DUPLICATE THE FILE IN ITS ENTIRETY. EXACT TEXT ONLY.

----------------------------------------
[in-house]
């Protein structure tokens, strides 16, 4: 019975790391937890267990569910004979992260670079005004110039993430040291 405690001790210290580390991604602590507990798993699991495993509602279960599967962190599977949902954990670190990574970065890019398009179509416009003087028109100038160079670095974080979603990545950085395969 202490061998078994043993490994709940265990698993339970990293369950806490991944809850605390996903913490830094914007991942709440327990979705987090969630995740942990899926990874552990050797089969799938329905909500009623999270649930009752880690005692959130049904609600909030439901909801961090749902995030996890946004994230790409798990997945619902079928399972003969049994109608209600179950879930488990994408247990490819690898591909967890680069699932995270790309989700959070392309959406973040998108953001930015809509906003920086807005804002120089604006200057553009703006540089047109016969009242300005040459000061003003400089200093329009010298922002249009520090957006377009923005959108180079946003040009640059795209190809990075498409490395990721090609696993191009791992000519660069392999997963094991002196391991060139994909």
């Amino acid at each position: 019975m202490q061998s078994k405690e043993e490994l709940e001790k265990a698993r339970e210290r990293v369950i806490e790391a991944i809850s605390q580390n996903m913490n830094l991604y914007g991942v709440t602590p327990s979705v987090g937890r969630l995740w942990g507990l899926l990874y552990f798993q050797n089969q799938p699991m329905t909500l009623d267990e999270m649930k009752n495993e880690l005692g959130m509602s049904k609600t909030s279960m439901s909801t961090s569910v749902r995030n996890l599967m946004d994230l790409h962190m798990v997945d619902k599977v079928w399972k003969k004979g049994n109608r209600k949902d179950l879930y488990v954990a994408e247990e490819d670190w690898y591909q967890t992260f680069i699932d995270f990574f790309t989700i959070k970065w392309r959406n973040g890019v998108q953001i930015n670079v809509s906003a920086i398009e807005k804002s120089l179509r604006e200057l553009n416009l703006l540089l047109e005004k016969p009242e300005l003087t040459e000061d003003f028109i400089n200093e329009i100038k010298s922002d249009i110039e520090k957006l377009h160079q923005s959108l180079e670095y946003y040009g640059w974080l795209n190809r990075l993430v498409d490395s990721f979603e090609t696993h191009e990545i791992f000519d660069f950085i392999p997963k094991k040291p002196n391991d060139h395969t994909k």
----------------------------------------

[in-house]
């Protein structure tokens, strides 16, 4: 019975790391937890267990569910004979992260670079005004110039993430040291 405690001790210290580390991604602590507990798993699991495993509602279960599967962190599977949902954990670190990574970065890019398009179509416009003087028109100038160079670095974080979603990545950085395969 202490061998078994043993490994709940265990698993339970990293369950806490991944809850605390996903913490830094914007991942709440327990979705987090969630995740942990899926990874552990050797089969799938329905909500009623999270649930009752880690005692959130049904609600909030439901909801961090749902995030996890946004994230790409798990997945619902079928399972003969049994109608209600179950879930488990994408247990490819690898591909967890680069699932995270790309989700959070392309959406973040998108953001930015809509906003920086807005804002120089604006200057553009703006540089047109016969009242300005040459000061003003400089200093329009010298922002249009520090957006377009923005959108180079946003040009640059795209190809990075498409490395990721090609696993191009791992000519660069392999997963094991002196391991060139994909």
């Amino acid at each position: 019975m202490q061998s078994k405690e043993e490994l709940e001790k265990a698993r339970e210290r990293v369950i806490e790391a991944i809850s605390q580390n996903m913490n830094l991604y914007g991942v709440t602590p327990s979705v987090g937890r969630l995740w942990g507990l899926l990874y552990f798993q050797n089969q799938p699991m329905t909500l009623d267990e999270m649930k009752n495993e880690l005692g959130m509602s049904k609600t909030s279960m439901s909801t961090s569910v749902r995030n996890l599967m946004d994230l790409h962190m798990v997945d619902k599977v079928w399972k003969k004979g049994n109608r209600k949902d179950l879930y488990v954990a994408e247990e490819d670190w690898y591909q967890t992260f680069i699932d995270f990574f790309t989700i959070k970065w392309r959406n973040g890019v998108q953001i930015n670079v809509s906003a920086i398009e807005k804002s120089l179509r604006e200057l553009n416009l703006l540089l047109e005004k016969p009242e300005l003087t040459e000061d003003f028109i400089n200093e329009i100038k010298s922002d249009i110039e520090k957006l377009h160079q923005s959108l180079e670095y946003y040009g640059w974080l795209n190809r990075l993430v498409d490395s990721f979603e090609t696993h191009e990545i791992f000519d660069f950085i392999p997963k094991k040291p002196n391991d060139h395969t994909k």